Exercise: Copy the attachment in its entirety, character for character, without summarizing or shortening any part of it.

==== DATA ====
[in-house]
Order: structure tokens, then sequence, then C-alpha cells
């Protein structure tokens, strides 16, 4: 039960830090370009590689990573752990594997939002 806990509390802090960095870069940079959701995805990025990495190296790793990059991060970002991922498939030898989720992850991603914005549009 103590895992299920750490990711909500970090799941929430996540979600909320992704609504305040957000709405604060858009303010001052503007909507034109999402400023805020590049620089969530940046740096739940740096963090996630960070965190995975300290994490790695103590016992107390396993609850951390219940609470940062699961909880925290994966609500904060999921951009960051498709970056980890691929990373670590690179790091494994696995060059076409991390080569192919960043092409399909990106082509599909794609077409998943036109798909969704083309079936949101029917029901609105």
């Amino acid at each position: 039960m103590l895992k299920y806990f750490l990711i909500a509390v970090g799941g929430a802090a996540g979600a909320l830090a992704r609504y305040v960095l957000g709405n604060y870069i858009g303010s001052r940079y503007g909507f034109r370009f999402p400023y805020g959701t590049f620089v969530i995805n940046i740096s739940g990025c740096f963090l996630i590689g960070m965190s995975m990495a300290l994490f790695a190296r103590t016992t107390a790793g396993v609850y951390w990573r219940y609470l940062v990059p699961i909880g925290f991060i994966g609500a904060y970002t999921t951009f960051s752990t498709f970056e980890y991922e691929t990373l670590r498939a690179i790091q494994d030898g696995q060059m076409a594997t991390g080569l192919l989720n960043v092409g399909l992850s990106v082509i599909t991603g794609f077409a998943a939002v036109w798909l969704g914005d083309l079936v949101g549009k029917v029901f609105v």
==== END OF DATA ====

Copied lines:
[in-house]
Order: structure tokens, then sequence, then C-alpha cells
């Protein structure tokens, strides 16, 4: 039960830090370009590689990573752990594997939002 806990509390802090960095870069940079959701995805990025990495190296790793990059991060970002991922498939030898989720992850991603914005549009 103590895992299920750490990711909500970090799941929430996540979600909320992704609504305040957000709405604060858009303010001052503007909507034109999402400023805020590049620089969530940046740096739940740096963090996630960070965190995975300290994490790695103590016992107390396993609850951390219940609470940062699961909880925290994966609500904060999921951009960051498709970056980890691929990373670590690179790091494994696995060059076409991390080569192919960043092409399909990106082509599909794609077409998943036109798909969704083309079936949101029917029901609105």
């Amino acid at each position: 039960m103590l895992k299920y806990f750490l990711i909500a509390v970090g799941g929430a802090a996540g979600a909320l830090a992704r609504y305040v960095l957000g709405n604060y870069i858009g303010s001052r940079y503007g909507f034109r370009f999402p400023y805020g959701t590049f620089v969530i995805n940046i740096s739940g990025c740096f963090l996630i590689g960070m965190s995975m990495a300290l994490f790695a190296r103590t016992t107390a790793g396993v609850y951390w990573r219940y609470l940062v990059p699961i909880g925290f991060i994966g609500a904060y970002t999921t951009f960051s752990t498709f970056e980890y991922e691929t990373l670590r498939a690179i790091q494994d030898g696995q060059m076409a594997t991390g080569l192919l989720n960043v092409g399909l992850s990106v082509i599909t991603g794609f077409a998943a939002v036109w798909l969704g914005d083309l079936v949101g549009k029917v029901f609105v």